Catalogue


Parliament in British politics /
Philip Norton.
edition
2nd edition.
imprint
Houndmills, Basingstoke, Hampshire : Palgrave Macmillan, 2013, c2013
description
xiv, 336 p.
ISBN
0230291937 (pbk.), 9780230291935 (pbk.)
format(s)
Book
Holdings
More Details
imprint
Houndmills, Basingstoke, Hampshire : Palgrave Macmillan, 2013, c2013
isbn
0230291937 (pbk.)
9780230291935 (pbk.)
contents note
Machine generated contents note: -- Parliament in Perspective -- The Development of Parliament -- PART I: PARLIAMENT AND GOVERNMENT -- Recruiting Ministers -- The Making of Public Policy -- Legislation -- The Administration of Government -- PART II: BEYOND WHITEHALL -- Parliament and the European Union -- Parliament and Devolution -- Parliament and the Courts -- PART III: PARLIAMENT AND THE PEOPLE -- Representing the People -- The Voice of the Constituents -- Speaking for Different Interests -- Reaching the Public -- Conclusion: Parliamentary Reform.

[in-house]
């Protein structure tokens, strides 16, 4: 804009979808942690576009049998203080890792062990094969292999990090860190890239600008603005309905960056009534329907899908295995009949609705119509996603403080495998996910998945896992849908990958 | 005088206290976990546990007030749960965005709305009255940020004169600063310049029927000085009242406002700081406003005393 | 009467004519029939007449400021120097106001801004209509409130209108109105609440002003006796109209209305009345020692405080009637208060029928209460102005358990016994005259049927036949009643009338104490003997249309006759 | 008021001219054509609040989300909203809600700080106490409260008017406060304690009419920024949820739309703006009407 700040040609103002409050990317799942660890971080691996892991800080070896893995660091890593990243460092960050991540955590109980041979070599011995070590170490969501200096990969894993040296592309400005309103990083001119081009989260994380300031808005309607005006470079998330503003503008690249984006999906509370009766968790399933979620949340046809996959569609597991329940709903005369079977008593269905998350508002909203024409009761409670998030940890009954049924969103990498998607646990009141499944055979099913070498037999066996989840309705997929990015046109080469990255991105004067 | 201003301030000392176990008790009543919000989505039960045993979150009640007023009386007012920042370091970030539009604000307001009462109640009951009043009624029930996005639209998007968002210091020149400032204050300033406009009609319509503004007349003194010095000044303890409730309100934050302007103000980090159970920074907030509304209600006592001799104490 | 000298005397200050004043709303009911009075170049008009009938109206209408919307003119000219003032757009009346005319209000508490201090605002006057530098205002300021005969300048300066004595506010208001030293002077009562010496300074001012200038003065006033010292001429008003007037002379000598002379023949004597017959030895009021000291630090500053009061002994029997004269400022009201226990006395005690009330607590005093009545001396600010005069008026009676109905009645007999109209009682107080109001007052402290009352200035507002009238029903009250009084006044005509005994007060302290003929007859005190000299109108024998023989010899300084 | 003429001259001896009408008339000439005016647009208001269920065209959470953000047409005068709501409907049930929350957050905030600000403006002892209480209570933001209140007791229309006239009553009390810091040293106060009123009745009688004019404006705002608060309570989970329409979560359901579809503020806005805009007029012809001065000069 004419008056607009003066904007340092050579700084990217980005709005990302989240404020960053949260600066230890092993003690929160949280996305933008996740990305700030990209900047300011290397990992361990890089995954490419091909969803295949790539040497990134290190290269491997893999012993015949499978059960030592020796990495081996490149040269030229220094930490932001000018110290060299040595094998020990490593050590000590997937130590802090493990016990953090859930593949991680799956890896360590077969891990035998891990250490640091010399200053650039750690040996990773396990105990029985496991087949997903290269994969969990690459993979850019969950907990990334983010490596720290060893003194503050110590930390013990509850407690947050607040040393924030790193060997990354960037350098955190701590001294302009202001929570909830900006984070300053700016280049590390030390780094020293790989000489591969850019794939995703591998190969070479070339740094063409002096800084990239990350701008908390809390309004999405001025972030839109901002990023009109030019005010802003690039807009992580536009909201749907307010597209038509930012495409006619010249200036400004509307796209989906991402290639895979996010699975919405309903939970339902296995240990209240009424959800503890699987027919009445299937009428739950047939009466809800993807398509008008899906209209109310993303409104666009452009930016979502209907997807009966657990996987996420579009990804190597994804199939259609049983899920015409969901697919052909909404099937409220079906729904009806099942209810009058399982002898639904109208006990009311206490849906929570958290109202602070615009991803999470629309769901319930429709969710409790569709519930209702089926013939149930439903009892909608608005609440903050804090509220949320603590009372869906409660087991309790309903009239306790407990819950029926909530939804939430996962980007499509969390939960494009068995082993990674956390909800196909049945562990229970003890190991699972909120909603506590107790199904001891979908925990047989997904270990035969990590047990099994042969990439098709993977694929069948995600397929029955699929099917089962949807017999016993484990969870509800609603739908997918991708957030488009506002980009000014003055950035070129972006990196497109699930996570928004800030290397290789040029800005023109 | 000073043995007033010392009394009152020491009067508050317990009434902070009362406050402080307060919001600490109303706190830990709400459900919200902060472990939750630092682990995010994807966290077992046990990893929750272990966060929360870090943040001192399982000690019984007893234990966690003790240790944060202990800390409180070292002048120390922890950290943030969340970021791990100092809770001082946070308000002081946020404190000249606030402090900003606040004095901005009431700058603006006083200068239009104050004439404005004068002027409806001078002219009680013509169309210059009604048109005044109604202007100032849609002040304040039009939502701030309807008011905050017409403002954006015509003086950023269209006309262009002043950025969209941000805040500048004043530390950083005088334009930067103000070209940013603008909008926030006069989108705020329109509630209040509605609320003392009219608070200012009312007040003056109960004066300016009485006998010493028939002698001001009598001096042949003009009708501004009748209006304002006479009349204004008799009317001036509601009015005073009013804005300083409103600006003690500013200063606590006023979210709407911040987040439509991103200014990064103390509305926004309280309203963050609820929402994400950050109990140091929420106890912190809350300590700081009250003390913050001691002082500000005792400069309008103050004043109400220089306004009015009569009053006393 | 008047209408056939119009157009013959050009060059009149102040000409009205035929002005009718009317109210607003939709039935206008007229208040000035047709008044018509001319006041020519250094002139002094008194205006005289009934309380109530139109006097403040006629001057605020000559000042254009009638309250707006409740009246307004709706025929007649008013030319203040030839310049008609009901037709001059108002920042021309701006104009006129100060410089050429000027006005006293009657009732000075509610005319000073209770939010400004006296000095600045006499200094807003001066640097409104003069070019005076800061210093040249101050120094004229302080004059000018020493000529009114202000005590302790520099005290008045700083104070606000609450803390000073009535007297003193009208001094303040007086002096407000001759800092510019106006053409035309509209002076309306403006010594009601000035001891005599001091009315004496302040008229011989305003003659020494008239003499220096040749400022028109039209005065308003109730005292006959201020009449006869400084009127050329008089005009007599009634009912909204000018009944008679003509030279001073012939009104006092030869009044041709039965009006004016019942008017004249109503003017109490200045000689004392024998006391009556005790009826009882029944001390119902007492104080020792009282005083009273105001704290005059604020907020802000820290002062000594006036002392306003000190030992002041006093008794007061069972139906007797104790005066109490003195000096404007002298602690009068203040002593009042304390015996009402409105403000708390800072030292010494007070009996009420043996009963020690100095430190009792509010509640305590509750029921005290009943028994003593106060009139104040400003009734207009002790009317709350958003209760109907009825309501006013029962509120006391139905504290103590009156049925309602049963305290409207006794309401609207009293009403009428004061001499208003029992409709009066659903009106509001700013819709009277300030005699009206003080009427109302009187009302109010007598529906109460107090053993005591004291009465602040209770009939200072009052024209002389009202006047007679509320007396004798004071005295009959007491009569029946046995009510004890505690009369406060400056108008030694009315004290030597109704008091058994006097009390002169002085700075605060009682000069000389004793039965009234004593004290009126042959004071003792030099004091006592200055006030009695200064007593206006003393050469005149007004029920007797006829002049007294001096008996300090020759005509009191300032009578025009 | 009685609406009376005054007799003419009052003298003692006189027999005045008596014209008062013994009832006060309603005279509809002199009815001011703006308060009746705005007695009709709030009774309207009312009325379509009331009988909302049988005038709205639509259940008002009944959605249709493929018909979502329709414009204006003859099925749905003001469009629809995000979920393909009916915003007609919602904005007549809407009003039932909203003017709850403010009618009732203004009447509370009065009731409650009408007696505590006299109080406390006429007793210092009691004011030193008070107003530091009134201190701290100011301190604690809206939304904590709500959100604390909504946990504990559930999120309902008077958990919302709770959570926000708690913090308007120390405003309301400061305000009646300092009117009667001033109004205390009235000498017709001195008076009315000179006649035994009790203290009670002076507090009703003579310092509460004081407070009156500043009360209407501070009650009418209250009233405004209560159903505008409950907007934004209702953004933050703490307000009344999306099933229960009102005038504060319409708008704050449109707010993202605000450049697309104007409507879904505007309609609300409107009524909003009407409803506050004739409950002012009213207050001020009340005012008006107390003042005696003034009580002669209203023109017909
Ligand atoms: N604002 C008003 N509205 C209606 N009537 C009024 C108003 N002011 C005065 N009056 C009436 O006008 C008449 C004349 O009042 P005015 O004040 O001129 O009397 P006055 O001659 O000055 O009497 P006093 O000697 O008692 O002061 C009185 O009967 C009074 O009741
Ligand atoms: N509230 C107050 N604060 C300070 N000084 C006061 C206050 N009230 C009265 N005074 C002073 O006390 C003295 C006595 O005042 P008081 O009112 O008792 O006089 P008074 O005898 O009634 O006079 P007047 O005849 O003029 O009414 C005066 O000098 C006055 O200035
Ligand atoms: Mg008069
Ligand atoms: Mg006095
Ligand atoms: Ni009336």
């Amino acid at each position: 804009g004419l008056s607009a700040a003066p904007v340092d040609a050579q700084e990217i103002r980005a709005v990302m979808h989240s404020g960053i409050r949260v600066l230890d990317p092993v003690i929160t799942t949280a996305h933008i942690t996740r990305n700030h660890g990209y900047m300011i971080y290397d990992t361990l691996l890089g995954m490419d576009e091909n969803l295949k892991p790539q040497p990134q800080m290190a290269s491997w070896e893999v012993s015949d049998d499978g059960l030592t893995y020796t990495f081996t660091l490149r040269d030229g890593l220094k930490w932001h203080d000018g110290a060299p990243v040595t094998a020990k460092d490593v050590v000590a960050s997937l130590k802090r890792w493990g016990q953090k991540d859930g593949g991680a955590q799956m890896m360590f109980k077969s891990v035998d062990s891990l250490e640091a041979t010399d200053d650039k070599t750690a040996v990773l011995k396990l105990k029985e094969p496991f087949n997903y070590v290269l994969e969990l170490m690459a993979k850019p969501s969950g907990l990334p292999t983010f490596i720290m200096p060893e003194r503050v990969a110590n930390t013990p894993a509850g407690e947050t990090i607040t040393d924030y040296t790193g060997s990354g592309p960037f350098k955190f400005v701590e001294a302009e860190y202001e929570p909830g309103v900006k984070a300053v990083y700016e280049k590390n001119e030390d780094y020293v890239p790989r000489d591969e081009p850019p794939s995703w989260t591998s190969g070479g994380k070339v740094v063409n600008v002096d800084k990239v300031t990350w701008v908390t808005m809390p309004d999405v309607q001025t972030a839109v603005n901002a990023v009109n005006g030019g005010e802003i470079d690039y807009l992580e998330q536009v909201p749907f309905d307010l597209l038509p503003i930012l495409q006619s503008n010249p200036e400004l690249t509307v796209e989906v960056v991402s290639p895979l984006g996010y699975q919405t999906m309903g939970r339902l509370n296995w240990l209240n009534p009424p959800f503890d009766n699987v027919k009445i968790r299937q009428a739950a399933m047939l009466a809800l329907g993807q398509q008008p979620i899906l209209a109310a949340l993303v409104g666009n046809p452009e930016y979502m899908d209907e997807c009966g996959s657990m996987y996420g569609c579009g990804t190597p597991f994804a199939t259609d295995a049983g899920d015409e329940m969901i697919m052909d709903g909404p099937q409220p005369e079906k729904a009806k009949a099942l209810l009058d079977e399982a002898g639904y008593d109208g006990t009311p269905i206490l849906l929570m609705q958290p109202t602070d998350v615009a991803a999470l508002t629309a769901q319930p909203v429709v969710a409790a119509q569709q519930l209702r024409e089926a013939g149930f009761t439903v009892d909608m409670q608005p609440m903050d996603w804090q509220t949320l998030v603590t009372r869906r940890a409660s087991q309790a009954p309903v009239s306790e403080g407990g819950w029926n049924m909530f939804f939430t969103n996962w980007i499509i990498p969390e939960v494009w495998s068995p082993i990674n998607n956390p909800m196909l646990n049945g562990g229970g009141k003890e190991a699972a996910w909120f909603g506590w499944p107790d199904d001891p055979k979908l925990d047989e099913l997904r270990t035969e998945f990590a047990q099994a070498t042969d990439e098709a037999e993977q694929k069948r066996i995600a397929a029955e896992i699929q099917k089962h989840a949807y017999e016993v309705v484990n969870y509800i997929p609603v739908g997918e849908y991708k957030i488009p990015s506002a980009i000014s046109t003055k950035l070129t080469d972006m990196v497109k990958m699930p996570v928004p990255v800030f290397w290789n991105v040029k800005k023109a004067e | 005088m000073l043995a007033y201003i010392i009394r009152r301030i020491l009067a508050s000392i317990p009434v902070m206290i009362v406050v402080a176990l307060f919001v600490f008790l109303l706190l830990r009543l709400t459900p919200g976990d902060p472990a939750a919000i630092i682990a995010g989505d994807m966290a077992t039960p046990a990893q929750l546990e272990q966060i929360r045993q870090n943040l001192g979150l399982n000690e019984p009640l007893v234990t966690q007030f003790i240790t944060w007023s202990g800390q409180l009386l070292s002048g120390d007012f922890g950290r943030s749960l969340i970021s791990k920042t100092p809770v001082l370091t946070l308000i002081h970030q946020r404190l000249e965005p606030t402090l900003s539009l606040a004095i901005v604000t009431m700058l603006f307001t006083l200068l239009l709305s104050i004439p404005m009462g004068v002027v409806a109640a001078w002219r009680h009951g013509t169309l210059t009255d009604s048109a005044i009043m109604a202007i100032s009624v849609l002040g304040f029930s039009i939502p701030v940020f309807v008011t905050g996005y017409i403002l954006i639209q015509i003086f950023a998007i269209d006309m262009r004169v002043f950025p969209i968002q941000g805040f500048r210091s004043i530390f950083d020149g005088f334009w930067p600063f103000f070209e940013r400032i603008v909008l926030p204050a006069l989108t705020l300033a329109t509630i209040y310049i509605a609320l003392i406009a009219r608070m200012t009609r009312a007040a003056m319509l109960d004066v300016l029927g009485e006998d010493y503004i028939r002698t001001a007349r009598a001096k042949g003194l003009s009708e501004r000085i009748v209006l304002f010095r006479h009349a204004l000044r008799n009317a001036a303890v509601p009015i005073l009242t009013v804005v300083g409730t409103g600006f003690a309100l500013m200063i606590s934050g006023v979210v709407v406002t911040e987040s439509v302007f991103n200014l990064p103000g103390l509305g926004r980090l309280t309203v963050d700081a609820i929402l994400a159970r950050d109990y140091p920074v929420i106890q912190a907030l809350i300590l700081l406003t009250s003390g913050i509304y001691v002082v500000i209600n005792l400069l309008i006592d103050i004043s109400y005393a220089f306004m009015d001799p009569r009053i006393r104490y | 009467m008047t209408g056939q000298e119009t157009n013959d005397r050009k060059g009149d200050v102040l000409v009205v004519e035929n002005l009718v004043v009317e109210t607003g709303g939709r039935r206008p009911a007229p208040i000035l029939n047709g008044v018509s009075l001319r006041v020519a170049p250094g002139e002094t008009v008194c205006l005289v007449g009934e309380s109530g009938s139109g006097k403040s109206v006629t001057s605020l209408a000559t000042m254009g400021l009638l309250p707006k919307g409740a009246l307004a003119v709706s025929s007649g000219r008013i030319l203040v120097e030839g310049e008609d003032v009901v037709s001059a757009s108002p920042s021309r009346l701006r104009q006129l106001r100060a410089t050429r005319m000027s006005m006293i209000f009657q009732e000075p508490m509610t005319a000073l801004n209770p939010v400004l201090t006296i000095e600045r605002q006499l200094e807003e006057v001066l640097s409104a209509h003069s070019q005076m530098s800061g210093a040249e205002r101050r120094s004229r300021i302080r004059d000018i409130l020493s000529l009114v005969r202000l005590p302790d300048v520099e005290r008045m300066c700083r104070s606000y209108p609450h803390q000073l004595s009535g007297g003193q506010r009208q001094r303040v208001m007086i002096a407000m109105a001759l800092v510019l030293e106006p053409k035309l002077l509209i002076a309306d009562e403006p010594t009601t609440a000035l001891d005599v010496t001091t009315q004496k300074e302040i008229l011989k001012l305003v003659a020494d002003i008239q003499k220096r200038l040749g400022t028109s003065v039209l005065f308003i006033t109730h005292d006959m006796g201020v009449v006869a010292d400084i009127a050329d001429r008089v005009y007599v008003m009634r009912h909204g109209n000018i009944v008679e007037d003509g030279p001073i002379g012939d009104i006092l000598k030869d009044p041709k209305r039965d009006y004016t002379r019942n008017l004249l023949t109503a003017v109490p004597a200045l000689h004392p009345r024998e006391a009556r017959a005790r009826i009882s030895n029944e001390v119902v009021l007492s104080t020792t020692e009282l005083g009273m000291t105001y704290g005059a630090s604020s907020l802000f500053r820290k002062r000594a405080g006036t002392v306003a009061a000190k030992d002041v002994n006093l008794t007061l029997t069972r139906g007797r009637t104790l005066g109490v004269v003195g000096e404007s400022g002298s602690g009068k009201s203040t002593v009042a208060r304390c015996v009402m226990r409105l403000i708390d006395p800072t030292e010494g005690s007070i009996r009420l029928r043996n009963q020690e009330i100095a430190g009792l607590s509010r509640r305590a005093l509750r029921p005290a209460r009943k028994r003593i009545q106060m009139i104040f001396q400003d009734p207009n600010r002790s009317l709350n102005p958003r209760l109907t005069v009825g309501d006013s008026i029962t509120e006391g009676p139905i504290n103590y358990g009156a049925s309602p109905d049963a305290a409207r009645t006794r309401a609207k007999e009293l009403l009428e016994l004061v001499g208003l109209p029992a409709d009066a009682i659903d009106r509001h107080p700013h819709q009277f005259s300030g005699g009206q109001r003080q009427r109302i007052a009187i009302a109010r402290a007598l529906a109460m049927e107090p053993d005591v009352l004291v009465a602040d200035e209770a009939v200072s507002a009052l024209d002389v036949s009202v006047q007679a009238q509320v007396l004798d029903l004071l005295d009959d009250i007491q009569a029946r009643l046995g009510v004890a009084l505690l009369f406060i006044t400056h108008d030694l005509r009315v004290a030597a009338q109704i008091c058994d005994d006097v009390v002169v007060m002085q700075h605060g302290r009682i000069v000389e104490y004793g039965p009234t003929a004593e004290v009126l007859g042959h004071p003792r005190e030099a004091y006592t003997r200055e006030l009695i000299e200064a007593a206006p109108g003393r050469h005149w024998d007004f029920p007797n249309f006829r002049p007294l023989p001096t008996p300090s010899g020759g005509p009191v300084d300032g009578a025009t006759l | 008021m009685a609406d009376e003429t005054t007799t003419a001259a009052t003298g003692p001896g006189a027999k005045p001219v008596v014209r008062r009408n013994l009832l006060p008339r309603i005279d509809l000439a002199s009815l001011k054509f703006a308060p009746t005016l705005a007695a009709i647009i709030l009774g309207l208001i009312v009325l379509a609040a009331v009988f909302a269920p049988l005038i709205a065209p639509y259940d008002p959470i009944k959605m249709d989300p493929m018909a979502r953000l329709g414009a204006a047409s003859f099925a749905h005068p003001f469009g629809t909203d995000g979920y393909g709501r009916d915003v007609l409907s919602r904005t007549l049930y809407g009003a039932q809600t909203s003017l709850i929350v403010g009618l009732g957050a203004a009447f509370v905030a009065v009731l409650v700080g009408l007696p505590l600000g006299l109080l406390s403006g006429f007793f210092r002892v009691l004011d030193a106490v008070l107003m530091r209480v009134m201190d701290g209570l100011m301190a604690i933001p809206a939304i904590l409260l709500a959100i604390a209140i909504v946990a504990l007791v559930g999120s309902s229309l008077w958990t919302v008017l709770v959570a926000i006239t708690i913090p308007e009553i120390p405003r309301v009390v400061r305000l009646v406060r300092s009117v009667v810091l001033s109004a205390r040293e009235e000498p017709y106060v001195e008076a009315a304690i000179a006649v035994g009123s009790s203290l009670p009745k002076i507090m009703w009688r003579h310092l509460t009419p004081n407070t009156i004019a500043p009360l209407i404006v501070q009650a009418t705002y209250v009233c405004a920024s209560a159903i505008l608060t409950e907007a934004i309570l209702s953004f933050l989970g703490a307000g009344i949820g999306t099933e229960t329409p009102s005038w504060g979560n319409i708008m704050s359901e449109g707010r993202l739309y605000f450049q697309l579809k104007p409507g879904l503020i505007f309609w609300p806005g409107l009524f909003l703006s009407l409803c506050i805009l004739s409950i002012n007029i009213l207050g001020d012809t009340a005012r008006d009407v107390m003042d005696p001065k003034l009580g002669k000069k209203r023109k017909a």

abstract
"This fully revised new edition includes expanded coverage of Parliament's relationship with the courts, devolved assemblies and the European Union. Distinctively, the book goes beyond the usual focus of Parliament-Government relations to encompass policy-makers beyond Whitehall and Parliament's broader relationship with citizens"--
catalogue key
8941328
 
Includes bibliographical references (p. 299-321).
A Look Inside
About the Author
Author Affiliation
Philip Norton is Professor of Government and Director of the Centre for Legislative Studies, University of Hull, UK, and, as Lord Norton of Louth, has been a member of the House of Lords since 1998.
Reviews
Review Quotes
'This is the single best book published on the Westminster Parliament: admirably clear, superbly researched, and brilliantly argued.' - Philip Cowley, University of Nottingham, UK.
To find out how to look for other reviews, please see our guides to finding book reviews in the Sciences or Social Sciences and Humanities.
Summaries
Bowker Data Service Summary
Philip Norton is a leading academic and parliamentarian. In this major work, he revisits the central question of his highly acclaimed earlier work 'Does Parliament Matter', in relation to its role in governance, and its relationship to the average British 'subject'.
Description for Bookstore
Written by a leading authority in the field, this is a fully revised and updated introduction to Parliament and its place in British politics
Main Description